Gaborone – Africa is the new centre of global terrorism and extremism as of June 2021, a report by the United Nations Security Council says.
Pointing to the rise of Islamic State affiliates who are trying to establish caliphates across Africa, the Security Council says global efforts to counter terrorism should increasingly focus on the continent.
The Security Council has five permanent members – Britain, China, France, Russia, the United Kingdom and the United States – and 10 rotational non-permanent seats.
According to the UN report, “The most striking development of the period under review was the emergence of Africa as the region most affected by terrorism, and in which the largest numbers of casualties inflicted by groups designated under Security Council resolution 1267 (1999) occurred.”
It goes on, “One of the most troubling events of early 2021 was the deterioration of the security situation in Cabo Delgado Province in northern Mozambique, where the local ISIL affiliate stormed and briefly held a strategic port near the border with the United Republic of Tanzania before withdrawing with spoils, positioning it for future raids in the area.”
The UN organ warns that terrorists continue to recruit new fighters to their ranks under the leadership of the likes of Tanzanian Ahmed Mahmoud Hassan, and it is attracting supporters from Burundi, the DRC and Kenya; while noting that “Some South African and Kenyan members of ISCAP are reported to be former supporters of Al-Qaida”.
“As a destination for economic migrants, Cabo Delgado is an easy arena to which ISCAP (Islamic State of Central Africa Province) can transfer personnel. The region also hosts numerous trafficking activities and is a major entry point to Africa for drugs from Asia,” the report says.
It is said ISCAP is self-financing through informal and illegal means.
“Members live clandestinely and extort local populations. The group collected between US$1 million and US$2 million from the looting of area banks. Official administrative buildings were raided, and identity cards, driver’s licences and passports likely stolen. It also demonstrated the ability to operate at sea,” the report says.
The reports notes that the autonomy of ISCAP, the large number of small operational cells and the absence of significant counter-terrorist measures have effectively turned the group into a major threat with the potential to develop further, possibly west or north into Tanzania.
In the DRC, ISCAP extended its area of operation in early 2021 in North Kivu, Ituri, South Kivu and Tanganyika provinces, attacking military and civilian targets.
Regarding North Africa, the report says in Morocco, there is a growing threat from Al-Qaida and ISIL supporters.
It says the security of Algeria is compromised by instability across its southern borders in Mali and the Niger.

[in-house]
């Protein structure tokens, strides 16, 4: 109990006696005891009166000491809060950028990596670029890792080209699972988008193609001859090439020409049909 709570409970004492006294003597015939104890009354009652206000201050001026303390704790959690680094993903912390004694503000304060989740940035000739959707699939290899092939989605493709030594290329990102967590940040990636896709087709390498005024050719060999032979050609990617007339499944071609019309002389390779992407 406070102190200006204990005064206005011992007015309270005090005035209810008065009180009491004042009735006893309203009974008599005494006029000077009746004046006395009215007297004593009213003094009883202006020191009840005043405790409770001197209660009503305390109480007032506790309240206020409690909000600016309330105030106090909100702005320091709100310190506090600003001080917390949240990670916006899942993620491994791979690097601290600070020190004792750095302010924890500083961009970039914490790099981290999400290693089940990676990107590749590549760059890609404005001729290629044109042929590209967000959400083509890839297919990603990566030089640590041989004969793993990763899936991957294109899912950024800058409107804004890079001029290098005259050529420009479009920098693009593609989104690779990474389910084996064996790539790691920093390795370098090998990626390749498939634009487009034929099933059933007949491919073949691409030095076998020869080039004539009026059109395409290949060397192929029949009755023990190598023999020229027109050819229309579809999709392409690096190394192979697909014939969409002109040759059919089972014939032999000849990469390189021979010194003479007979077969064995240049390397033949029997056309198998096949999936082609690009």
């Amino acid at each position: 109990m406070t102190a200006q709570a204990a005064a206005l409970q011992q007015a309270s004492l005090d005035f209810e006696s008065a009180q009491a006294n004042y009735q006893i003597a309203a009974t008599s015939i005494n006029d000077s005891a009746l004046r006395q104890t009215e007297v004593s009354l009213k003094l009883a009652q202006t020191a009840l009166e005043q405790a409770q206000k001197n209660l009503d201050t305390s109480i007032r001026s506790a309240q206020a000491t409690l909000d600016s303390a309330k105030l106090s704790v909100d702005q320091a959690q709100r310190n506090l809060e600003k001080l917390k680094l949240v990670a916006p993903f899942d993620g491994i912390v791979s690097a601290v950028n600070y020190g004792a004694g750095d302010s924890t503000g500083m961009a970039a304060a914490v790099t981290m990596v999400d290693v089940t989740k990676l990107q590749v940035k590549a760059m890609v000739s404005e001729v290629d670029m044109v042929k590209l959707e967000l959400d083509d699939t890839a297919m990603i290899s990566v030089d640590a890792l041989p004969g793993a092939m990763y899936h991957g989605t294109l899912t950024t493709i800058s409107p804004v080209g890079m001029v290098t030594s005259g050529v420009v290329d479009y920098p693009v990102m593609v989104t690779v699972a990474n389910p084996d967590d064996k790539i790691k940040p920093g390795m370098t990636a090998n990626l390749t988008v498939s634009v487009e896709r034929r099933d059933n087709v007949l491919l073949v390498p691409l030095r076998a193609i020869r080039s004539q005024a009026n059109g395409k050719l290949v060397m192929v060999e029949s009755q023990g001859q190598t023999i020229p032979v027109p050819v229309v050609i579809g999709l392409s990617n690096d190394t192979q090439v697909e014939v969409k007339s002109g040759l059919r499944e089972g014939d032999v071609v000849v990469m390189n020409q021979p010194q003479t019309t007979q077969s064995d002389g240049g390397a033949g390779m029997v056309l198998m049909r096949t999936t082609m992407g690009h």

“Approximately 700 Algerian nationals joined ISIL and Al-Qaida in the conflict zone. Some 140, including 95 dual nationals, remain active abroad; 445 have been reported as inactive, including 240 who are deceased.”
The report says the Tunisian Al-Qaida affiliate Uqbah ibn Nafi‘ Battalion recently lost five of its senior members, weakening its capability and forcing it further underground; while in Libya, six ISIL members were recently arrested by a counter-terrorism taskforce.
In Egypt, the report says, Ansar Bayt al-Maqdis (ABM), which pledged allegiance to ISIL in 2014, has between 800 and 1,200 fighters.
In West Africa, the report says the reported death in May 2021 of Boko Haram leader Abubakar Mohammed Shekau had left that terror group significantly weakened.
The report says the reported coup d’état in Mali on 24 May underscores the country’s political instability.
“JNIM has consolidated its influence, increasingly claiming populated areas and engaging with local actors. Community leaders are forced to engage in dialogue with JNIM affiliates if they want to protect civilians from violence, as illustrated by the ceasefire agreement negotiated in March by traditional dozo hunters with Katiba Macina in the circle of Niono,’ says the report.
The report says a JNIM terror cell was dismantled in Senegal in January, but significant risks remained in Côte d’Ivoire, Benin, Ghana and Togo.
Kidnapping for ransom remained a primary source of funding for terrorist groups, with foreign workers being targeted. Recent mass kidnappings in north-western Nigeria were also confirmed as for-profit activities.
Touching on East Africa, the UN report says Al-Qaida-affiliated Harakat Al-Shabaab Al-Mujahidin (Al-Shabaab) continued operations in Somalia, exploiting the security vacuum created by the preoccupation of security forces with pre-election violence.
“In southern and central Somalia, the group encountered little resistance in capturing several towns and villages in areas that had previously been hostile to it. Heavily armed fighters moved into Mogadishu and occupied strategic positions from which they continue to plan and conduct attacks, forcing residents to flee. The United States military withdrawal and the partial drawdown of the African Union Mission in Somalia left Somali special forces struggling to contain Al-Shabaab without strategic support,” the report says.
The report said Al-Shabaab had increased use of drones to conduct reconnaissance flyovers and record activities of security forces.